By Victoria Santos
In early July, I took part in the 2022 Building CAPACD Convention organized by National CAPACD (Coalition of Asian Pacific American Community Development), a progressive coalition of local organizations that advocates for and organizes in low-income AAPI communities. The Convention featured Congresswoman Pramila Jayapal as the keynote speaker. I presented as part of a panel exploring issues that are very alive for BIPOC-led nonprofits right now. The topic was: Supporting and Retaining Staff Through Uncertainty: Re-imagining a More Sustainable Movement. I was so enriched by the wisdom and perspectives of my fellow panelists and all those who joined us for this community conversation.
We recognized the burnout and trauma that our staff are navigating in the face of COVID, our national racial reckoning, gun violence, and extreme threats to healthcare access along with erasure of civil rights. White supremacists are accelerating their efforts to dismantle democracy, increase their control of Black and Brown people, and expand the carceral state. The nation is at risk. The planet is at risk. It’s exhausting to know this every day.
At times it can feel overwhelming to move forward in the face of so many cruel and broken systems. We are all trying to meet the impossible, care for each other, and bring a little light into the world.
Looking at what we can do – with a focus on the important, necessary work within our communities and organizational circles of influence – we came together as a panel with a wonderful group of nonprofit leaders and community members.
Reflections and Takeaways from our Conversation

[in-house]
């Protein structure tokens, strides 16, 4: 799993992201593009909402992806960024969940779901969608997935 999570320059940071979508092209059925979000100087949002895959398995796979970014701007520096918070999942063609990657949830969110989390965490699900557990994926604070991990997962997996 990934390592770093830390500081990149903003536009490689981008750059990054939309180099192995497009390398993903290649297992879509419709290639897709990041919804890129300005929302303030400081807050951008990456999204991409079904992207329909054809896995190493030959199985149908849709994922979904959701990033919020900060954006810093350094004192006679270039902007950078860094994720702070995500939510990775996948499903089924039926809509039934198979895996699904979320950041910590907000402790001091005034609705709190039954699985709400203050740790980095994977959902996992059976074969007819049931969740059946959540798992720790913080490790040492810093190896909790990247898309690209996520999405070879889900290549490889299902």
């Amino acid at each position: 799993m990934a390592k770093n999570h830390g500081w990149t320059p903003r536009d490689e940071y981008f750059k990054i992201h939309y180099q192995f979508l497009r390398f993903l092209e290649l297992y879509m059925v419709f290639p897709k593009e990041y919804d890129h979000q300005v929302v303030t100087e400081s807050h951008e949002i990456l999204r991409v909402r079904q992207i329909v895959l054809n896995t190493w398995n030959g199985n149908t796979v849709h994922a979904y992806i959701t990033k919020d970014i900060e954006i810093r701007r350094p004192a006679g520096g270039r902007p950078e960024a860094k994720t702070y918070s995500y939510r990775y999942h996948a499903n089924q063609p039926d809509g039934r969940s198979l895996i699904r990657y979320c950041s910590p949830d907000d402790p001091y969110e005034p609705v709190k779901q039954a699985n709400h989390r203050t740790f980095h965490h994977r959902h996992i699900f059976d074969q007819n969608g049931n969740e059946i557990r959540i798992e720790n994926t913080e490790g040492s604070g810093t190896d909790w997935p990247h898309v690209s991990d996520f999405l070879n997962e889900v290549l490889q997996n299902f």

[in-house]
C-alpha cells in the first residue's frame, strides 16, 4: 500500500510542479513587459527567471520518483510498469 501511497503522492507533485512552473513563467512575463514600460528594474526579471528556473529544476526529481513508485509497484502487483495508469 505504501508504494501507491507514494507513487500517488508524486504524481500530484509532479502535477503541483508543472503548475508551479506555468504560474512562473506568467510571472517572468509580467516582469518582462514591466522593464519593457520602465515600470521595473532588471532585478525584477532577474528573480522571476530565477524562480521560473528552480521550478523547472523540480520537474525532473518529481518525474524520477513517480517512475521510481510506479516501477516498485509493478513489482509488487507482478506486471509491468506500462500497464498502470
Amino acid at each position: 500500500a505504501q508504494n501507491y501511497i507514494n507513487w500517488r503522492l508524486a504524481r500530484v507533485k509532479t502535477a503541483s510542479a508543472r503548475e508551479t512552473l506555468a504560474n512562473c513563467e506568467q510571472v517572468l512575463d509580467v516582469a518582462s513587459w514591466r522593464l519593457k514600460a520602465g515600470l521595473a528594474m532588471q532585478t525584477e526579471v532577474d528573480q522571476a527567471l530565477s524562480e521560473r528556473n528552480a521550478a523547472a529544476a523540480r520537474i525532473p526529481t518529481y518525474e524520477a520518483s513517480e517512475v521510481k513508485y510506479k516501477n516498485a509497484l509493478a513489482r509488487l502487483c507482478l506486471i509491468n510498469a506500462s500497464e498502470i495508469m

What does support look like in a virtual world?
Support is making sure people’s access needs are met. If someone needs to take care of children or elders and is rushing to enter a virtual conversation, we can have compassion and non-judgement to allow them to arrive in the way they need to. This spaciousness is part of how we respond to people’s access needs. We are still in the middle of a pandemic, and we can be flexible around scheduling, around someone needing to step away to take care of a life need.
We can create one-on-one time. Since many of us are not seeing each other in the office, we can intentionally create time to check in, to pay attention to each relationship, to cultivate the connection, to listen and support people with all the unique challenges they are facing. We can also make space for celebration, and take time to name the positive.
Right now, people are experiencing very high levels of stress for many different reasons. We need to carve out time and space to connect with and listen to each other. We need to recognize that when it comes to support, one size does not fit all. Different people have different needs.
What does productivity look like?